of the Vulva
of Urethral Caruncle
Gland Cyst Marsupialization
of Vulvar Skin, with Split-Thickness Skin Graft
of Wide Local Excision of the Vulva
of the Vulva, With Primary Closure or Z-plasty Flap
of the Vulva
of the Vulva
Vulva by the Loop Electrical Excision Procedure (LEEP)
of Labial Fusion
Excision Of Hypertrophied Clitoris
Excision of the Bartholin's gland has been called the
"bloodiest little operation in gynecology." It is indicated for persistent
and recurrent Bartholin's gland abscess and cyst. The key to successful
excision is hemostatic control of the copious blood supply to the gland.
The purpose of the operation is to remove the entire
Physiologic Changes. Bilateral removal
of Bartholin's gland eliminates the secretion of fluid from the gland
that is useful as a vaginal lubricant. In the well-estrogenized vagina,
however, this is generally not a clinical problem.
Points of Caution. Meticulous hemostasis
is essential. The branches of the pudendal artery are frequently lacerated
during excision of the Bartholin's gland. They must be carefully identified,
clamped, and tied, or postoperative vulvar hematoma will result.
The patient is placed in the dorsal lithotomy
position, and the perineum is prepped and draped.
Careful rectovaginal examination
is performed to outline the entire Bartholin's gland cyst or abscess.
To control bleeding, it is
essential that the surgeon understand the vascular supply to
the labia and vagina.
The labia are retracted laterally
with several Allis clamps. For resection of the Bartholin's gland,
it is preferable to make the incision over the vaginal mucosa,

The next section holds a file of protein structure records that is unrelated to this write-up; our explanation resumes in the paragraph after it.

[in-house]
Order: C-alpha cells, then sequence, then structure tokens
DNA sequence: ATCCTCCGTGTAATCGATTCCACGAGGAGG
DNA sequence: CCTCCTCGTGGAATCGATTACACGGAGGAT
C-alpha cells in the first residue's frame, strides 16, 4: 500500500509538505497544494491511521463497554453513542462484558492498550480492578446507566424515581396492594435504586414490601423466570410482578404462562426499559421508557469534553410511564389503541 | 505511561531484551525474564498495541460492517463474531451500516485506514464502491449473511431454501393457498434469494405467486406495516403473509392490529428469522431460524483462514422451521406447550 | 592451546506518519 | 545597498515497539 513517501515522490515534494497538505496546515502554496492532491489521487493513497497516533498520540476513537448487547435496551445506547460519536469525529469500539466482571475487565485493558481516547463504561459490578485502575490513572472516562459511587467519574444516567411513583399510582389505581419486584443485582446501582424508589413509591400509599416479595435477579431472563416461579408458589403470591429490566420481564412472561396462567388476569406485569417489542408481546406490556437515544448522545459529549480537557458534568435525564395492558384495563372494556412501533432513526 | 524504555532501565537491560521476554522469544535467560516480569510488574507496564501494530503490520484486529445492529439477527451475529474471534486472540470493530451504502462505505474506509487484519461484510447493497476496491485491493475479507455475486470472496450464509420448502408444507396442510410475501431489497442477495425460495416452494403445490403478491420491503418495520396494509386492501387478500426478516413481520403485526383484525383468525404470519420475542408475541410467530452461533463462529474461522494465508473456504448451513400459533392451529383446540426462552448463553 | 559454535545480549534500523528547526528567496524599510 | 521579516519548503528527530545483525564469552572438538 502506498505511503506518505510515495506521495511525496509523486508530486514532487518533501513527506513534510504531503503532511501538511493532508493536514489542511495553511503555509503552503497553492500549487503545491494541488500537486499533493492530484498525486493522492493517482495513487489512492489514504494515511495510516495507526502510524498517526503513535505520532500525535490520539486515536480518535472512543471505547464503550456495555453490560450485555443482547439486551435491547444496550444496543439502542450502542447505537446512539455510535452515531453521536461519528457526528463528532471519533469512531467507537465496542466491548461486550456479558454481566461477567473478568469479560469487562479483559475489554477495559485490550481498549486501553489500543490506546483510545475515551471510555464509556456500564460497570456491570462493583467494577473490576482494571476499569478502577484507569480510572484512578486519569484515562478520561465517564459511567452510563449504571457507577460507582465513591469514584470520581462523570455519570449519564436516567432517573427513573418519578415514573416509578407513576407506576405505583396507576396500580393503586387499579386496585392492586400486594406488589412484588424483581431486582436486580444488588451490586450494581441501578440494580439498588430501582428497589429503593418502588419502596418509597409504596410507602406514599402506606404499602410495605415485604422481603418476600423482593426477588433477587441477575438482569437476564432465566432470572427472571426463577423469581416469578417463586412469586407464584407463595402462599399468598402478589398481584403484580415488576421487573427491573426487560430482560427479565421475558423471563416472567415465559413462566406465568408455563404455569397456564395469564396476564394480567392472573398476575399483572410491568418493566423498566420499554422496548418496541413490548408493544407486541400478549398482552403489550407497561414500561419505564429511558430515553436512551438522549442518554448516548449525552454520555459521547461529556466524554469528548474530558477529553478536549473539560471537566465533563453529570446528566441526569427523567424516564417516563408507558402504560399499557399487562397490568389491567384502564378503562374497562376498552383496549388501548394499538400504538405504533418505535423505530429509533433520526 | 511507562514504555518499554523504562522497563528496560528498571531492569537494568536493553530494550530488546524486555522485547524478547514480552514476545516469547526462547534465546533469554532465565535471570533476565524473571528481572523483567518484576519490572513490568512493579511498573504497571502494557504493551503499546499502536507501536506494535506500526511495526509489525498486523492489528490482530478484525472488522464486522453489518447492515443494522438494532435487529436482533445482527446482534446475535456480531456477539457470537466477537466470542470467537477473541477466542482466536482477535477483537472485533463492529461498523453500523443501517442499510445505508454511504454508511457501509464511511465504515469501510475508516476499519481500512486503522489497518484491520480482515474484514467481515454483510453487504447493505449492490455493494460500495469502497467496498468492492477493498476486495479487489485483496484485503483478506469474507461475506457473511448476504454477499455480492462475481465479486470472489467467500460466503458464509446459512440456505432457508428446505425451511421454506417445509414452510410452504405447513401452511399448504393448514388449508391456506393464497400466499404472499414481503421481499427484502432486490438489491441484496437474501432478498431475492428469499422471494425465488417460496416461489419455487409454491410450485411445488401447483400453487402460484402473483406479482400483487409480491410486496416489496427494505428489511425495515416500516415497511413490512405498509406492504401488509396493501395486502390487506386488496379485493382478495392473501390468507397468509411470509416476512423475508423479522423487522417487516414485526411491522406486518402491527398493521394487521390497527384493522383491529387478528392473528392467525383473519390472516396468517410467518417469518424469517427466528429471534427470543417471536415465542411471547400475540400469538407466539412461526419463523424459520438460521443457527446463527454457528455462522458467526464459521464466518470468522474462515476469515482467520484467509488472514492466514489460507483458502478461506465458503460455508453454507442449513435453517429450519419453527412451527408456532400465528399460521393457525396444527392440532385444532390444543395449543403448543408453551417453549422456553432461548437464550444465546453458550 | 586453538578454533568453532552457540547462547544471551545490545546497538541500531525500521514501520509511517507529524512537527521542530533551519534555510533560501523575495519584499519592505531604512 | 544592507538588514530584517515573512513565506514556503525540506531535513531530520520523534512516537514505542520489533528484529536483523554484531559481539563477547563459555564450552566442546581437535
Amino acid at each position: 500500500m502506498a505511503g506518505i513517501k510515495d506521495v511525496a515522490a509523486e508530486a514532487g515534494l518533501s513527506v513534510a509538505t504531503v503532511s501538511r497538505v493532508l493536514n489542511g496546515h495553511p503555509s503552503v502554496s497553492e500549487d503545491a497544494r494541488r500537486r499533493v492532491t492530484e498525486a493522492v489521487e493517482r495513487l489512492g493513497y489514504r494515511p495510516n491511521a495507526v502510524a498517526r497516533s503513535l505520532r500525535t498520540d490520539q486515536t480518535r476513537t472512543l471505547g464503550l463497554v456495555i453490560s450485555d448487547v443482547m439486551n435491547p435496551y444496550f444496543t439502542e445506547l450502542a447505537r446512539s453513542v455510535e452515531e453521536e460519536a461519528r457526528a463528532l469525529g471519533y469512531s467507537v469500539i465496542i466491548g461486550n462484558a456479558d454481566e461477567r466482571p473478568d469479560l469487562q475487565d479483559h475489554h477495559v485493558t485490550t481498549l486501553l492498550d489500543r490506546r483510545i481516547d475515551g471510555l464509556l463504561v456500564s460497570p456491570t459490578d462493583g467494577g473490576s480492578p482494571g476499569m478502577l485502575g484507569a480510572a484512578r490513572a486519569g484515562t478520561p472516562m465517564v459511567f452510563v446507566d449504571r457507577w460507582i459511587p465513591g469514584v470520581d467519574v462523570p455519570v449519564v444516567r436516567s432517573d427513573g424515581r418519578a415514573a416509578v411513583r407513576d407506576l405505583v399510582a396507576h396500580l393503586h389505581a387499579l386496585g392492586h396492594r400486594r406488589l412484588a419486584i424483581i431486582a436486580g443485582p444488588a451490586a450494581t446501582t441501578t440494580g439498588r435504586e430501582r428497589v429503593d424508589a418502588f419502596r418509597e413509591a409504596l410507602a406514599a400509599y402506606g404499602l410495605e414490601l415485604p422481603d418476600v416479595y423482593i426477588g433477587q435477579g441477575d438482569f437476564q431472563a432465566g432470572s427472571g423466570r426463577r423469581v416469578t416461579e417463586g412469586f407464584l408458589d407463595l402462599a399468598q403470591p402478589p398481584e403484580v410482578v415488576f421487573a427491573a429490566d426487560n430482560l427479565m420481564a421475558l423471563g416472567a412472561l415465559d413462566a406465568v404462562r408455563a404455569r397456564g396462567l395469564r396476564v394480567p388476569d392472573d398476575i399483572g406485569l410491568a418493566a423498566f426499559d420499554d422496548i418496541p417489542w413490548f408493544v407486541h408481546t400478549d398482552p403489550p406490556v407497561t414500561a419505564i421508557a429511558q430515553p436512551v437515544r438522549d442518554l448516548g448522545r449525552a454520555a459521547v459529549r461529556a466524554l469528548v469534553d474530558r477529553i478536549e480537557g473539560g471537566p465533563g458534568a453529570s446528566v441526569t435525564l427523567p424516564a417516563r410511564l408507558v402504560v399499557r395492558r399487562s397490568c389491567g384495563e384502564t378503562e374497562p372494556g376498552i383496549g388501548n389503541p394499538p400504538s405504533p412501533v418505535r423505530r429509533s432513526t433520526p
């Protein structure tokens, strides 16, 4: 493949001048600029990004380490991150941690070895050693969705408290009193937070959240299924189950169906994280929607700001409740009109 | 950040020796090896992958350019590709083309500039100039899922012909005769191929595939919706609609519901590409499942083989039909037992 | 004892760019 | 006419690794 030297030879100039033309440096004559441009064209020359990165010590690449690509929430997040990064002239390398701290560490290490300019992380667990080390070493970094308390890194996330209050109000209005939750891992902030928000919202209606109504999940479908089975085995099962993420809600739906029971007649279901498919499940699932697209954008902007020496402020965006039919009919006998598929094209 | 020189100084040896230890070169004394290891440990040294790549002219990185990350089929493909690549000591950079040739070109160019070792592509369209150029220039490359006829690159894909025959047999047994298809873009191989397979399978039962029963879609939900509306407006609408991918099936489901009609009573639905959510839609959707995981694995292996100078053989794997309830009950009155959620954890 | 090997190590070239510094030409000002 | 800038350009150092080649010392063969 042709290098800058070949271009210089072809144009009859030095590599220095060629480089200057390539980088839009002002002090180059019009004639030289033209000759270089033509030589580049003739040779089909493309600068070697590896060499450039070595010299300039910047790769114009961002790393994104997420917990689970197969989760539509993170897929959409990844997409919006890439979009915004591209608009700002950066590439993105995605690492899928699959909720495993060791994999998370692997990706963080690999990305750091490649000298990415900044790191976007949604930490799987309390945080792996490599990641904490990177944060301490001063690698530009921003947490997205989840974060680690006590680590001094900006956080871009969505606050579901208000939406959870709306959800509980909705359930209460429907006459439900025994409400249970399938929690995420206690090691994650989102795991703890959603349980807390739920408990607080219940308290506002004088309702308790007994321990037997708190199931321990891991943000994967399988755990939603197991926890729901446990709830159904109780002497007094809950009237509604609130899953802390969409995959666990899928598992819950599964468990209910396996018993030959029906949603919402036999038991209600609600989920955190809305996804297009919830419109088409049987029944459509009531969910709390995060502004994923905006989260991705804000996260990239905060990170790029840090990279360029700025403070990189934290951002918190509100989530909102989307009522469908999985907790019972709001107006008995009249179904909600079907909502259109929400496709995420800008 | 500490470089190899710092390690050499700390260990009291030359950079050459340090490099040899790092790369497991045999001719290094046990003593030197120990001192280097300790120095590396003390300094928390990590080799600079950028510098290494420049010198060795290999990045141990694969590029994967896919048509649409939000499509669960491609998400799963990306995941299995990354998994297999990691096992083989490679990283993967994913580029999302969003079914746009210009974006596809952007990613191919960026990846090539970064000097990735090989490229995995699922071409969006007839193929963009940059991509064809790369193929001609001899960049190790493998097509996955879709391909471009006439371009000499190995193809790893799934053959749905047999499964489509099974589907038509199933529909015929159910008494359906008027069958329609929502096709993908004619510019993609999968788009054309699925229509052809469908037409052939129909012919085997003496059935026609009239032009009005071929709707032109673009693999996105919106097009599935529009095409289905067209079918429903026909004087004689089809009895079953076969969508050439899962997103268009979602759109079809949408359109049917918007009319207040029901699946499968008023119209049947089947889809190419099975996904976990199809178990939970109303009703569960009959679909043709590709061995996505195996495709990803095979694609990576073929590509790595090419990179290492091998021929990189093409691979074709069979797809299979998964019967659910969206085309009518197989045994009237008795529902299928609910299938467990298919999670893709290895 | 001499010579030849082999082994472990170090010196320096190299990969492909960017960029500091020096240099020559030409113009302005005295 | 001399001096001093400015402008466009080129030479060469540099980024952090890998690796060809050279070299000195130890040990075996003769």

directly over the meatus of the gland, rather than over the labia
majora. Healing in this area appears to be faster and less painful
for the patient than does healing to an incision in the skin of
The vaginal mucosa is retracted medially, and the
skin of the introitus is retracted laterally to expose the wall
of the gland. Its meatus may be seen if not distorted by old infection
A small Metzenbaum scissors is used to lyse the
filmy adhesions between the wall of the abscess or cyst and the
overlying vaginal mucosa and subcutaneous tissue of the labia
majora. Either forceps or an Allis clamp is placed on the wall
of the cyst. The wall is retracted to allow adequate dissection
and identification of the blood supply to the gland from branches
of the pudendal artery.
It is important to excise the entire gland.
Incomplete removal may lead to a recurrence of the cyst or abscess.
The last few filmy adhesions to the gland
are incised with Metzenbaum scissors, and the gland is removed.
After removal of the gland, there is frequently
bleeding from the wound.
Care must be taken that meticulous
hemostasis is carried out throughout the bed of the gland. Hemostasis
frequently requires electrocoagulation and suture ligation.
The bed of the gland should be closed with
interrupted 3-0 absorbable suture to eliminate dead space.
A small closed suction drain is inserted
into the wound and sutured into place with interrupted 5-0 absorbable
suture. This prevents the drain from being prematurely dislodged
but allows for easy removal.
The closure of the vaginal mucosa to the
skin of the introitus is completed with interrupted 3-0 Dexon
The closed suction drain is removed
on the third or fourth day when there is no further drainage.
of the abscess should be made. Frequently, gonococci, streptococci,
or other organisms are found; therefore, preoperative antibiotics
are used in most cases.
On the third postoperative day,
the patient is placed on a regimen of hot sitz baths and is given
a stool softener and laxative.
Sexual intercourse can usually be
resumed in 4 weeks.